1. Jesus was quoting Jewish (not necessarily Christian) Law and Practice
Jesus was referencing a Jewish custom called levirite marriage. In the Torah, at Deuteronomy 25:5-6, God specifically commands the Israelites to practice this custom, with the explicit purpose that the brother who shall have died should not "have his name blotted out." Put another way, he wanted to provide for the surviving widow and the family legacy.
Indeed, the story of Judah and Tamar even highlighted the crime that Judah committed against Tamar, leaving her destitute and childless when he withheld his third son from Tamar, after both Onan and Er died.
As both custom and Jewish law then, one can clearly establish it was Jewish, but then it raises the question To what extent does the Law of Moses apply?. There are cases to be made that the Torah (also called "the Covenant") does not apply because it was a specific contract between God and the Jews at a specific point in history. (This is called dispensationalism and is very common amongst many Christians.) There is also a counter case, but that is a rabbit trail, because there is a much greater issue with the question.
2. It is bad exegesis to assume every statement is prescriptive.
Even without the context, one would clearly have to misread the text in order to even ask the question.
Jesus was arguing with the Saducees (who deny the resurrection). The Saducees were the ones making an argument even they thought to be absurd here. For example, Pastafarians might well ask a Christian, "How do we know that God isn't a Flying Spaghetti Monster?" Let's pretend for a moment that a biblical writer observed Jesus responding to such a silly question. Would then legitimate the notion in the process? Of course not! Just because Jesus listened to someone who was wrong, it doesn't make what the person who was wrong somehow right!
The Sermon on the Mount records Jesus saying:
“You have heard that it was said to those of old, ‘You shall not murder; and whoever murders will be liable to judgment.’ 22 But I say to you that everyone who is angry with his brother[c] will be liable to judgment;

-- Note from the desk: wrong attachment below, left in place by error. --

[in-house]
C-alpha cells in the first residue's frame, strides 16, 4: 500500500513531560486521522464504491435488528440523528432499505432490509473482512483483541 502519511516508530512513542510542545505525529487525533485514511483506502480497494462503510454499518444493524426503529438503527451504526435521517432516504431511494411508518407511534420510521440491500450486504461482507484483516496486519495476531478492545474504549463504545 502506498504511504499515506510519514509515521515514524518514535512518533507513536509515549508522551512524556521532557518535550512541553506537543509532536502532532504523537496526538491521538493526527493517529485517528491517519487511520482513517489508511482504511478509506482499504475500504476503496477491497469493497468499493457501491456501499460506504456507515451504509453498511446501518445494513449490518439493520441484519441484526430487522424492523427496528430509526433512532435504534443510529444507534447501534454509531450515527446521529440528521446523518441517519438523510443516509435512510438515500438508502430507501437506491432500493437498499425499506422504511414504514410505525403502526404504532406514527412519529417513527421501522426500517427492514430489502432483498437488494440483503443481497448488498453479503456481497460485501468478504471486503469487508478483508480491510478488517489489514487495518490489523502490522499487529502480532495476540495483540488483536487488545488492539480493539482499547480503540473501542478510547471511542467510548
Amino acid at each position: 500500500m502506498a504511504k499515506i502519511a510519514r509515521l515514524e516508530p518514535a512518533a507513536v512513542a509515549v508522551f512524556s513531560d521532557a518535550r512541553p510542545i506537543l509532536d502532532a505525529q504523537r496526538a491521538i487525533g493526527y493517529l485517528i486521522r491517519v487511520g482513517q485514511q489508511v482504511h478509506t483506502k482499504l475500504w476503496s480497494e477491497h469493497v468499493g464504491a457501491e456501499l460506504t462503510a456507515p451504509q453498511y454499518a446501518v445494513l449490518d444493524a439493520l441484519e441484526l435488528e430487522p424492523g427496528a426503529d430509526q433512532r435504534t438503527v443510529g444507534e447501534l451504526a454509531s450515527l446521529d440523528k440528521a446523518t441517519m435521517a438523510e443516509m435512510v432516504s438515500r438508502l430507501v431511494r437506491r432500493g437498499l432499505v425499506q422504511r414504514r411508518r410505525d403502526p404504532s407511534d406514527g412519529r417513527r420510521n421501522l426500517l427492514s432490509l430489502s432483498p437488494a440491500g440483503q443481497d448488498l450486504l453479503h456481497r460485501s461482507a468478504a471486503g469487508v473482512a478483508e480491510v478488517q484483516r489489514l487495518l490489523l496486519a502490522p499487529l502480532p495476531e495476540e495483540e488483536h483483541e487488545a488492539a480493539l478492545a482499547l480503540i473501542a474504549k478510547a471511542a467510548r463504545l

27 “You have heard that it was said, ‘You shall not commit adultery.’ 28 But I say to you that everyone who looks at a woman with lustful intent has already committed adultery with her in his heart.
In both of those cases, if one stops at the hypothetical, one misses precisely what Jesus was trying to say!
In general, there is a tendency amongst many new or non-believers to turn the Bible into a magic talisman. There is an old joke about someone opening the bible, looking for guidance, and reading:
"Judas went out and hung himself."
Then, the person decides, well, maybe that isn't directly applicable. So he tries again:
"Go and do thou likewise!"
I can take any work, misread obvious intent, ignore the genre, and then find it strange.
When I read the Song of Solomon, I see a woman and a man about to go have sex in a garden. Am I supposed to find a random woman and go have sex with her there?
- Psalm 137:9 says "Happy are they who dash their infants' heads against a rock!" Does that mean I should go kill babies?
Matthew 19:12 says that it is better for me to cut off a part of my body than for the whole thing to be cast into hell. If I struggle with sexual thoughts, does that mean I must castrate myself?
Obviously these are silly - no responsible Theologian, be she Christian or Atheist would assume that is responsible. There is a context, and to read without context does violence to the intent of the work.
3. The context is clear
The context is clear - Jesus' opponents bring out an obscure custom in an attempt to make Jesus look foolish. (Oh how times have changed, right?)
Jesus takes the question, listens to it, and corrects the assumption. If Jesus didn't listen, he wouldn't be kind. But how does that legitimize anything?
The Sadducees thought Jesus foolish for believing in a resurrection because woman "obviously" couldn't be married to seven men, even though that is what the Torah (which they did believe) could set up a situation where that would have been the logical result.
Jesus says - If you actually knew what heaven was like, you'd realize the absurdity of your own question.